Types of Sermons
By Jess Hall Jr.
Great chefs give as much attention to presentation as they do to cooking. Experience teaches them that if a dish is not pleasing to the eye it will never please the palate. Small children graphically demonstrate the same principle every time one looks at dinner, and, with contorted face, blurts out, "Yecch"! Sophisticated adults simply say, "No thank you."
When the preacher has determined his purpose and gathered his materials, he then must decide how he will present the material. Will he preach an expository sermon? A textual sermon? A topical sermon? Which method will best present the truths he hopes to impress on his hearers?
Some proclaim that "true preaching" must be expository (Biblical Preaching: The Development and Delivery of Expository Messages, Haddon W. Robinson, Grand Rapids: Baker Book House, 1980). Others, though defining "expository preaching" more broadly than most, assert that all preaching is expository (Between Two Worlds: The Art of Preaching in the Twentieth Century, John R.W. Stott, Grand Rapids: Wm. B. Eerdman's, 1982, p. 125). While it is correct that all preaching must be an exposition of Scripture (or it is not true preaching), it is also correct that not all true preaching must be expository. In fact, most of the sermons in the history of preaching have been either textual or topical. The topical sermon is the most oratorical type of sermon. It takes only its subject from the text. Its organization is based on the subject rather than distinctions of the text. Properly done, it embraces a single idea that can be stated in a succinct statement, thus lending itself to unity of discussion and power of impression. Its freedom is attractive to the fertile mind. Its danger is that if the mind is not fertile, it can repeat subjects (though called by a different name), deal primarily with the peripheral, and seek the sensational.
In the textual sermon, both the subject and the main points are based on ideas in the text, but, unlike the expository sermon, the development of the main ideas comes from sources outside of the immediate text.
The expository sermon, like the textual sermon, takes its subject and main points from a particular text, but, unlike the textual sermon, it also takes its subpoints from the immediate text. References to others texts may occur, but they are used only to support, elaborate, or confirm what is already evident in the immediate text. A sermon is not expository merely because it addresses a subject in the Bible or because it cites numerous Scriptures. The true expository sermon discloses the thoughts of the author, covers the range of the passage, and applies its truths to the lives of the listeners.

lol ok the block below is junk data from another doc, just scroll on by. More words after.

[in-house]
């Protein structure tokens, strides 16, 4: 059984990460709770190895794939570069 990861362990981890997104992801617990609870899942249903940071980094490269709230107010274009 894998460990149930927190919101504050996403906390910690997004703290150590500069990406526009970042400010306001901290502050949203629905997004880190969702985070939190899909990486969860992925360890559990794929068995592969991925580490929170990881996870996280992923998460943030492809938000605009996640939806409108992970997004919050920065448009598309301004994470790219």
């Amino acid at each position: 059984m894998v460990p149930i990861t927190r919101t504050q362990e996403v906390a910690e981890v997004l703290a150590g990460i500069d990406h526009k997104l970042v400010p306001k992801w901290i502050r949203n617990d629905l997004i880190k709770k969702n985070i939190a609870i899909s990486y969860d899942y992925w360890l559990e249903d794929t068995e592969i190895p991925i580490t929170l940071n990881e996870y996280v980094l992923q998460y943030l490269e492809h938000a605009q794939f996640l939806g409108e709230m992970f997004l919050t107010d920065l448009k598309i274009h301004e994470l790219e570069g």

The expository sermon has apparent benefits to recommend it. For instance, it focuses the hearer's attention on the Scripture as the source of authority and teaching. The preacher is not expounding a great book, a poem, a political passage, or his personal opinion. The expository sermon demands integrity on the part of the preacher. Exegesis, which is the art of critically analyzing or interpreting the passage, must be done honestly. Eisegesis, which is the "art" of reading preconceived opinions into the text, must be avoided. Expositors may wander from the text, thus departing from true exposition; they may stretch and strain the text, drawing from it lessons it was never intended to teach and does not teach. Expositing the text is replaced by exploiting the text.
Expository preaching appears simple, which entices many to attempt it. It is not. The greatest danger is that the preacher will fail properly to proceed from the exegetical to the homiletical. The end result is an expository lesson, not an expository sermon. The expository lesson aims at imparting information; it is aimed at the mind. The expository sermon not only imparts information to the mind, it seeks to change the behavior. It is addressed not only to the mind, it addresses the will. Thus, proper expository preaching requires a rich knowledge of human nature and life experience to apply the text to the lives of the hearers. It relates the listener to the sermon's proposition by focusing on the hearer's responsibility toward that proposition and how that responsibility can be carried out in daily living. An exegetical lecture is a poor substitute for an expository sermon. The preacher who fails to make the text meaningful to the lives of his hearers may impress the audience with his savvy, but he will not impress them with the Savior. A sermon is meaningful when it relates God's truth to man's life, addressing hearers in the way they listen. The sermon must be logical, but that is not enough. People listen psychologically.
No one type of sermon should be preached all of the time. Remember that in the audience are women who move furniture for no apparent reason and men who keep changing styles of automobiles. While variety may not be the spice of life in all things, it does tend to get our attention and increase our anticipation. The wise preacher does not neglect methods and tools that assist him in acquiring his hearers' attention and heightening their anticipation to hear the Word.